Rangers manager sees ‘a player’ in Kouzmanoff

Posted Monday, Mar. 17, 2014  comments  Print Reprints

Have more to add? News tip? Tell us

lebreton Once upon a spring training, he was the hot stuff, the budding star, that everyone was talking about in camp.

But for third baseman Kevin Kouzmanoff, that was at least five years, six teams and three trips to the minor leagues ago.

He’s trying to make the Texas Rangers’ Opening Day roster and he understands his new role.

“I’d be comfortable in any role,” Kouzmanoff said Monday. “But first you’ve got to see what happens. I understand that. Adrian Beltre is the guy at third base, and he’s a stud — one of the best baseball players I’ve ever seen play with my own eyes.”

The Rangers are expected to break camp next week with both a backup middle infielder and a player who can handle the first and third base corners. The list of candidates was thinned Monday when second baseman Kensuke Tanaka was reassigned to minor league camp and infielder Andy Parrino was optioned to Triple A Round Rock.

Every spare infielder left in the big league clubhouse, according to manager Ron Washington, still has a chance to make the club.

That includes Kouzmanoff who, despite the travails of his recent seasons, has put together a productive spring.

The 32-year-old has appeared in all 19 of the Rangers’ spring training camps, and he began Monday with a .333 average, no errors and seven runs batted in.

“Kevin Kouzmanoff has shown me exactly what I thought Kevin Kouzmanoff could show me,” Washington said. “He’s a baseball player.

“He can play third base. He can play first base. He can hit left-handers. He’ll get you big hits and he knows how to play. So I’m not surprised by anything he’s doing. We cut some infielders this morning. He wasn’t one of them.”

Why write about Kouzmanoff?

Because Beltre missed another exhibition game Monday due to a strained quadriceps muscle. He batted .315, had an .880 OPS and played in 161 games last year, but Beltre will turn 35 a week after the season begins.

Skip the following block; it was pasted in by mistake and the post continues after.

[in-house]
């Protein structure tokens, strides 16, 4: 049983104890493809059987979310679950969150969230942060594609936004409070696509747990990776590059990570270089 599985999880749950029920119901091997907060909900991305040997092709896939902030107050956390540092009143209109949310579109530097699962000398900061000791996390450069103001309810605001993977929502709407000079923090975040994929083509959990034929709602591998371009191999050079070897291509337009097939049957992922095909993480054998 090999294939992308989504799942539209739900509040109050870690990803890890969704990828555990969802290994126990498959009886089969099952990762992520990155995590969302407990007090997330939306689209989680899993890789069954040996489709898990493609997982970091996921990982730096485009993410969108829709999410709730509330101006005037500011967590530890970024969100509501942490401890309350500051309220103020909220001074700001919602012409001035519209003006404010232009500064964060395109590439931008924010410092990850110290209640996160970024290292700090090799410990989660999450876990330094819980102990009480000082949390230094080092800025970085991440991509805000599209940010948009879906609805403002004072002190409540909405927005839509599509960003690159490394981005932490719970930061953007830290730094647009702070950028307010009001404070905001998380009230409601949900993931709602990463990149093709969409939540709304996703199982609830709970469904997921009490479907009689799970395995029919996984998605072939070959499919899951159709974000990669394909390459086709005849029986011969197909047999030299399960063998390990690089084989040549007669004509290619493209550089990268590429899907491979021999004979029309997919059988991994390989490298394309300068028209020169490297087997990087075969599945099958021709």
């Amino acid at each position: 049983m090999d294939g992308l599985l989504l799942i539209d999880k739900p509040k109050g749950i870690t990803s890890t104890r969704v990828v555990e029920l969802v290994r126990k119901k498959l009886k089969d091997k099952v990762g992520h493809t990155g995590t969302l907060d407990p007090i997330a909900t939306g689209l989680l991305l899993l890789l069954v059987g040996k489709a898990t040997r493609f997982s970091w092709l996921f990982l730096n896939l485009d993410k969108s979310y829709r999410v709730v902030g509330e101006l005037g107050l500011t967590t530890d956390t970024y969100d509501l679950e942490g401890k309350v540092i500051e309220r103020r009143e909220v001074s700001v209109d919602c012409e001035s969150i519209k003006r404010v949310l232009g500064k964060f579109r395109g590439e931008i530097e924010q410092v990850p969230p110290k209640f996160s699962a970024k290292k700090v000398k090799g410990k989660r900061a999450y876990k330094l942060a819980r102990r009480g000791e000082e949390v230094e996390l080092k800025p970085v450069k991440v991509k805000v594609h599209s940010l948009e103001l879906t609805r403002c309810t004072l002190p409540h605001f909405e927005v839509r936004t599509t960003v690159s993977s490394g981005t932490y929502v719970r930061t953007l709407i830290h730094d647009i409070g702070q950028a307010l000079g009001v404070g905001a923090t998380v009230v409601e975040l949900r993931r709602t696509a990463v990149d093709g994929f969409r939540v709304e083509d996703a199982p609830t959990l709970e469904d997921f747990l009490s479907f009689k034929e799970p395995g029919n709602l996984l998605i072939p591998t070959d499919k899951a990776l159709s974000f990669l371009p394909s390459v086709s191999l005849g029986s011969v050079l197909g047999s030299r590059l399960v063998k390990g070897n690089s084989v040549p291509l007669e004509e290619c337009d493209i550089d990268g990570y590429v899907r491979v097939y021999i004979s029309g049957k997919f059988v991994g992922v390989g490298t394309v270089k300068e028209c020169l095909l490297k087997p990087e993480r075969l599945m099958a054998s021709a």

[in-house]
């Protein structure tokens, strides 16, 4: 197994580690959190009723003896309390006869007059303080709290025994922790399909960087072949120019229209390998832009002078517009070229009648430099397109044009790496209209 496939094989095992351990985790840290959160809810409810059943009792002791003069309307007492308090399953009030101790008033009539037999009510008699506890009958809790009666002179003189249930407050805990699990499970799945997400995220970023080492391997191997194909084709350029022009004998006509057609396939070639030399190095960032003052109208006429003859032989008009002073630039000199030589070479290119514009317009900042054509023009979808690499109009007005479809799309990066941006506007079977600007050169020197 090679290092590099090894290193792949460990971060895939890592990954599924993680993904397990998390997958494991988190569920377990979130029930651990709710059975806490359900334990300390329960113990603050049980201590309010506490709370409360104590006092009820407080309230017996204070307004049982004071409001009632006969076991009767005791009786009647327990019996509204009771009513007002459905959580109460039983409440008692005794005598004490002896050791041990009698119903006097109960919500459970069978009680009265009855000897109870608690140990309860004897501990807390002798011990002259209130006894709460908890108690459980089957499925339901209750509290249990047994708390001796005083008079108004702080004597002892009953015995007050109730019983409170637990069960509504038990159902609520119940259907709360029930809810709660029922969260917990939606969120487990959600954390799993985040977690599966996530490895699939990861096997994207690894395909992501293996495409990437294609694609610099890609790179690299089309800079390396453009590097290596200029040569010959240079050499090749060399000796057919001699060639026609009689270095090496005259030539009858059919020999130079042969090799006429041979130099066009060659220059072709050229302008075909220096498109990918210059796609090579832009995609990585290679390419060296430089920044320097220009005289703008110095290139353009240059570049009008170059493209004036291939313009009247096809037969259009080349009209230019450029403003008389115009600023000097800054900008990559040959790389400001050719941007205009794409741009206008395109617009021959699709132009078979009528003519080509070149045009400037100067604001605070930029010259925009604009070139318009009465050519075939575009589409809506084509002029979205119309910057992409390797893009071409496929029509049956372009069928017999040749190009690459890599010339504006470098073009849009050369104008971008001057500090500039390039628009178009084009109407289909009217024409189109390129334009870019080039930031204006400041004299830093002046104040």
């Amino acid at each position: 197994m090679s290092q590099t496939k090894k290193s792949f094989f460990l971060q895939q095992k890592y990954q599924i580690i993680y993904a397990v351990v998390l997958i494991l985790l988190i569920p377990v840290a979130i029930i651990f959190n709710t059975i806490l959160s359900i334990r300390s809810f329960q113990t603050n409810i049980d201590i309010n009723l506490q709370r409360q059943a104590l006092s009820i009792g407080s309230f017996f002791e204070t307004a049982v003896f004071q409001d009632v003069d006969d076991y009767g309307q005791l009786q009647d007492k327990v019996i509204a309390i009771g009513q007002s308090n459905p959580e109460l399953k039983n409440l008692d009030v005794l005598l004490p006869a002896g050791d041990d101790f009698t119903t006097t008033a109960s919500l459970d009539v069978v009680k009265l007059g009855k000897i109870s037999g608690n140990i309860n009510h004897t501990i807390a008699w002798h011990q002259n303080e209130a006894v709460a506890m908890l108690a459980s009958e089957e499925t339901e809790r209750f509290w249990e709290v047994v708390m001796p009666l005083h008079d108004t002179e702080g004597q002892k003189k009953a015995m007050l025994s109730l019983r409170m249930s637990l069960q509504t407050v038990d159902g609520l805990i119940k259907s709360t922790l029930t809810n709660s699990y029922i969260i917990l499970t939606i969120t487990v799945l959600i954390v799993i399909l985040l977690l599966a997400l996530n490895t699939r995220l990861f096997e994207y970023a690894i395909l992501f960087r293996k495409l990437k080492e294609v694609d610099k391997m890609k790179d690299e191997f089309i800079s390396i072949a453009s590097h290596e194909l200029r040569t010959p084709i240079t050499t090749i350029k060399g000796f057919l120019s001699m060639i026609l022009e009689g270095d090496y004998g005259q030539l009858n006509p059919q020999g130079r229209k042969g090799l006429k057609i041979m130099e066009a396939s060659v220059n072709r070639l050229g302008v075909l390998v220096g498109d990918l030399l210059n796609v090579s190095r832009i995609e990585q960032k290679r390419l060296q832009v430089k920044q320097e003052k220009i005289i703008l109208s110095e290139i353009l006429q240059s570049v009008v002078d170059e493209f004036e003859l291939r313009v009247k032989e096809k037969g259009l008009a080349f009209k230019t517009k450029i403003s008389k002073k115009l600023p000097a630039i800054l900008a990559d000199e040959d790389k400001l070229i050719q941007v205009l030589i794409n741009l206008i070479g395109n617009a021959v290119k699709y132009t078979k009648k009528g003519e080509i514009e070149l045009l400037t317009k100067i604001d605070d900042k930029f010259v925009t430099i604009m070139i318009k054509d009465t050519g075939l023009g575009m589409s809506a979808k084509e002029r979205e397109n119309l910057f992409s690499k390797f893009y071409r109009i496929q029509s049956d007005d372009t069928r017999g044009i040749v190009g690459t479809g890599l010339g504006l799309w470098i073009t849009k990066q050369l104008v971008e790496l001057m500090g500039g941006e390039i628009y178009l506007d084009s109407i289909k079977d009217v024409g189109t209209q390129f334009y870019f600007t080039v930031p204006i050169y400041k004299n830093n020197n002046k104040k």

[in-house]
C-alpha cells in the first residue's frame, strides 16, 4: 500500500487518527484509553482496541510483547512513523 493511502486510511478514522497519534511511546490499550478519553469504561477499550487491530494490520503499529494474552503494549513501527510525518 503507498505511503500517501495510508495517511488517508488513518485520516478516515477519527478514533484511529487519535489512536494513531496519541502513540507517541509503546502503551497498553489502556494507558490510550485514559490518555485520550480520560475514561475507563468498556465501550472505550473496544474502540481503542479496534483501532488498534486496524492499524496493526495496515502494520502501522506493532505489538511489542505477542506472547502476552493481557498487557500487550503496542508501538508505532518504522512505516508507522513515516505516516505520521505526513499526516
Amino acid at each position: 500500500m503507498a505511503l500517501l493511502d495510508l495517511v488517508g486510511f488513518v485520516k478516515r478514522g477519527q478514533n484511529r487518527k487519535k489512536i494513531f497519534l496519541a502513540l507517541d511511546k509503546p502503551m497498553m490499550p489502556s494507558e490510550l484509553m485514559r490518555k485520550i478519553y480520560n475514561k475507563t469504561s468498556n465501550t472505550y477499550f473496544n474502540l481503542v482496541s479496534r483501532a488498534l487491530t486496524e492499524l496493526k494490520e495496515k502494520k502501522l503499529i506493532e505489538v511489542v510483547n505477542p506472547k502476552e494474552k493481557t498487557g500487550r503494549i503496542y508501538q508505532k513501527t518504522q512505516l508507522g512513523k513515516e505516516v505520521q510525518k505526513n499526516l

The question that Rangers, Inc., has to answer is if Adrian Beltre is sidelined for any extended period this season, who would they trust most at third base — Adam Rosales, Brent Lillibridge, Josh Wilson or Kouzmanoff?

Utility man Rosales, 30, has been in the big leagues for six seasons and is playing with his third team. He has started 59 games at third base in the major leagues. Lillibridge, also 30, is with his seventh major league team in six years and has started 27 games at third. Wilson, 32, has 14 starts at third base and is playing with his eighth big league team in six seasons.

Rosales’ career batting average is .219, Lillibridge’s is .205 and Wilson’s is .200.

Kouzmanoff, on the other hand, has 624 starts at third base and has a .255 career average and 85 homers.

Nobody expects any of them to fill Beltre’s spikes in the lineup. But Washington knows what he sees in Kouzmanoff.

“What I’ve seen,” Washington said, “is you put him out there, and he make the plays. He goes up to the plate and gives you a good at-bat, and he executes in situations.

“He’s a baseball player. That’s his experience. That’s what he brings.”

The problem that seems to gnaw at some in the organization, however, is that Kouzmanoff’s last promising season in the major leagues came in 2009 with the Padres. He spent 2012 in the Kansas City farm system and played with the Marlins’ Triple A club in New Orleans in 2013.

Of the three utility candidates, Rosales is roundly viewed as the most accomplished. But he’s batting .150 and hasn’t inspired confidence as he’s wobbled around the infield this spring.

“When we make a decision, I’ll let you know,” Washington said Monday, sidestepping the question.

On a team with an ample number of youngsters, however, an experienced hand like Kouzmanoff seems a wise choice.

Gil LeBreton, 817-390-7697 Twitter: @gilebreton

Looking for comments?

We welcome your comments on this story, but please be civil. Do not use profanity, hate speech, threats, personal abuse or any device to draw undue attention. Our policy requires those wishing to post here to use their real identity.

Our commenting policy | Facebook commenting FAQ | Why Facebook?